“We've asked for reform, and we've engaged with the EPA, we've engaged with our representatives. They all know it's a problem. And the EPA, they know that refineries around here went out of business because of the fuel standard,” Bland said.   

“Joe Biden has been looking out for labor his whole career. We were really hopeful that they'd have a better understanding of the impacts here, and they would actually take the opportunity to reform this program,” Williams added. “But unfortunately, they're going to miss that opportunity if this proposal goes final, which it's slated to do in June.”

A call to action for Congress to protect American energy security

“If we can't get this rule changed to the regulatory process, we're really going to need members of Congress to step up and actually finally take the reins and legislate a fix to this problem,” Williams said.

John echoed this call to action, encouraging listeners to call on EPA to revise the proposal. “This is where the rubber hits the road. This EPA program we have right now, with the Renewable Fuel Standard, this is where the EPA has full control of making modifications and changes.”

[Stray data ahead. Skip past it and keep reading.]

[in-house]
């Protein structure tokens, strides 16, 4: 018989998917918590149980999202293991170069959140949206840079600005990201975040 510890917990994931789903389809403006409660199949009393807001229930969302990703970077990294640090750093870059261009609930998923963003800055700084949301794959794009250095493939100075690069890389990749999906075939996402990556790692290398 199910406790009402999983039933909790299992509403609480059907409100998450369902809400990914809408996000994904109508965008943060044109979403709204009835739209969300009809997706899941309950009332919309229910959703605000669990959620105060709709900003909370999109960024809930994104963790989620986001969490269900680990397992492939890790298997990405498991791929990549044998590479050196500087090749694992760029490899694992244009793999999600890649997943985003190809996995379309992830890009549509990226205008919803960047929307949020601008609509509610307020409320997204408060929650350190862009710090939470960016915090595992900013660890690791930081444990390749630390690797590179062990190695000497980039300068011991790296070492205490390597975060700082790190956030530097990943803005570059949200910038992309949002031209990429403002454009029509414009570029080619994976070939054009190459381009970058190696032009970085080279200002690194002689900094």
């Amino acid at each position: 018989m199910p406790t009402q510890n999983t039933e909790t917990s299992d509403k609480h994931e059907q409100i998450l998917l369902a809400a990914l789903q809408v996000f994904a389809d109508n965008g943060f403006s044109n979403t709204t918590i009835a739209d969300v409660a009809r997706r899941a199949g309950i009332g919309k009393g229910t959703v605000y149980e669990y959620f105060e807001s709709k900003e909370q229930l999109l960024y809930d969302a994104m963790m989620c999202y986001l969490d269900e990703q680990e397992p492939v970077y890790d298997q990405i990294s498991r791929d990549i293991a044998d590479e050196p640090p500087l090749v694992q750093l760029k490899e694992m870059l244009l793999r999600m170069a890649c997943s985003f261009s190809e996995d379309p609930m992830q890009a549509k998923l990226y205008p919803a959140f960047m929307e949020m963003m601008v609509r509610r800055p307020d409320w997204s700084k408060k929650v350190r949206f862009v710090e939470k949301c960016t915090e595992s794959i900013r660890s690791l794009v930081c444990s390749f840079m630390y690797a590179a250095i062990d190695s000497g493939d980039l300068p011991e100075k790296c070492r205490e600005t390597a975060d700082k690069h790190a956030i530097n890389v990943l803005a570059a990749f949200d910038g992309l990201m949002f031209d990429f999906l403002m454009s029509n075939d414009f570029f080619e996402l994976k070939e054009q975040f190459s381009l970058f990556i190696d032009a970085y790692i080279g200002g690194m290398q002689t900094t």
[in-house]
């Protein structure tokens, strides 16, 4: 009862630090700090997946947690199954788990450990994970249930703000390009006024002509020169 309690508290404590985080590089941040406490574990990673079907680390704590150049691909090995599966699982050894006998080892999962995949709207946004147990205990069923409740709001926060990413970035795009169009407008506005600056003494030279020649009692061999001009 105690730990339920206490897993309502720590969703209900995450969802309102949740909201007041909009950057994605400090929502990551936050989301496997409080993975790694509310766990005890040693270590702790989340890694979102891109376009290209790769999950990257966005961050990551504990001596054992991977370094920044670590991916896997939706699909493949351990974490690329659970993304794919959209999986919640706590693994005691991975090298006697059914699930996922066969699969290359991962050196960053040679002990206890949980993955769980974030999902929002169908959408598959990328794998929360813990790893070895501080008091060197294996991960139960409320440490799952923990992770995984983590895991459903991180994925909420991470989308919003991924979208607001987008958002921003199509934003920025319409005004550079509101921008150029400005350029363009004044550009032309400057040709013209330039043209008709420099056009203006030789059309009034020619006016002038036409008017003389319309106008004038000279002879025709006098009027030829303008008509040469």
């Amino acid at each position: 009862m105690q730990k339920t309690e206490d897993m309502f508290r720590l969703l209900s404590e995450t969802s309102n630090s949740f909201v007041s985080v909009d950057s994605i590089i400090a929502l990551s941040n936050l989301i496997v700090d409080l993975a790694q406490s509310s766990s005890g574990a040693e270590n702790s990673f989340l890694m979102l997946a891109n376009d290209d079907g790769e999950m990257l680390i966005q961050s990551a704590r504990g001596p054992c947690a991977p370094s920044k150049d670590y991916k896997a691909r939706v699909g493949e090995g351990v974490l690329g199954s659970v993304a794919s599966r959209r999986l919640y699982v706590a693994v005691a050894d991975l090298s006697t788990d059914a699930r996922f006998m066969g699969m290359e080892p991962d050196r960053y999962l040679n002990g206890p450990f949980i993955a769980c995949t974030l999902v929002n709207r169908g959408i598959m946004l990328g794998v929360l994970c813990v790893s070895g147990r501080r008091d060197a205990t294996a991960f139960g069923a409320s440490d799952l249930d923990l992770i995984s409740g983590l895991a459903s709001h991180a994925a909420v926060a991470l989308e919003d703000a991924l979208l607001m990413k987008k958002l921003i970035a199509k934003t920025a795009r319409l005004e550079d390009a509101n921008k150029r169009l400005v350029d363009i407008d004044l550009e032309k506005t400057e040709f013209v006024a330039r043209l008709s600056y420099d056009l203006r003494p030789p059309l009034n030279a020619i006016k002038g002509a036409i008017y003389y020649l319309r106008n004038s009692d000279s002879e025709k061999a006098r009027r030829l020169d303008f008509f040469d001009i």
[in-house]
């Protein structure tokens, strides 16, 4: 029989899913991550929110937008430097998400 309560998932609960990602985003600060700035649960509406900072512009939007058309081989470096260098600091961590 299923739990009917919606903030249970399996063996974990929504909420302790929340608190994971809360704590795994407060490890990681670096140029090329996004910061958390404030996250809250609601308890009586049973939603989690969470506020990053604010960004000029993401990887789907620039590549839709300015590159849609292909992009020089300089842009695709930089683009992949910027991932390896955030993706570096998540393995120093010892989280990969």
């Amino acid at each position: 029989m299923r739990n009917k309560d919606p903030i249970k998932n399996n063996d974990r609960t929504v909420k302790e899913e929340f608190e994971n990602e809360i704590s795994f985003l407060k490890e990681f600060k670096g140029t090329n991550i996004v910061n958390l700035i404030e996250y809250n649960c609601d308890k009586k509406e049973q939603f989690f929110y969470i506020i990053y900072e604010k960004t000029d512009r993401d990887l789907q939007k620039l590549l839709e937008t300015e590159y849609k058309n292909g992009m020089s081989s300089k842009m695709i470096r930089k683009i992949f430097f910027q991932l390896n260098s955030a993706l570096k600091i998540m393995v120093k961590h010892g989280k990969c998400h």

“This is when our representatives can shine and stop putting American jobs in jeopardy because of a program. Congress should take this— take the bull by the horns right now and fix this,” he continued. “They have the opportunity before this gets out of control. Three years from now, we may lose another couple of refineries in the Northeast.”

During the conversation, participants emphasized the importance of American energy independence and national security. With reduced domestic refining capacity, the U.S. is forced to rely on fuel imports from foreign actors.

“We need to keep making sure that our energy and national security is kept top of mind in everything we do and making sure that we have diversity when it comes to energy supply and production is important,” Gattuso said.

“Now is the time to act. The East Coast has lost 70 percent of [its] refining capacity since 2009,” Williams said, “and we saw the impacts of the Colonial Pipeline hack. We see what's going on with Russia abroad. We can't keep going in that direction,”

While EPA’s proposal is both disappointing and concerning, there have been positive developments that support independent refiners. On December 2, several members of Congress announced they are developing legislation to address soaring RFS compliance costs.

U.S. Senators Bob Casey (D-PA) and Chris Coons (D-DE), and Representatives Mary Gay Scanlon (D-PA), Brendan Boyle (D-PA), and Donald Norcross (D-NJ) are developing legislation to control volatile RIN prices by issuing credits at a lower, fixed cost. This commonsense solution would provide necessary relief for our nation’s refiners, allowing them to plan for the future while continuing to support their families and communities.

To take action and call on your members of Congress to work with the Biden administration and EPA to revise the proposal and fix the RFS, visit the Take Action page. We must make our voices heard.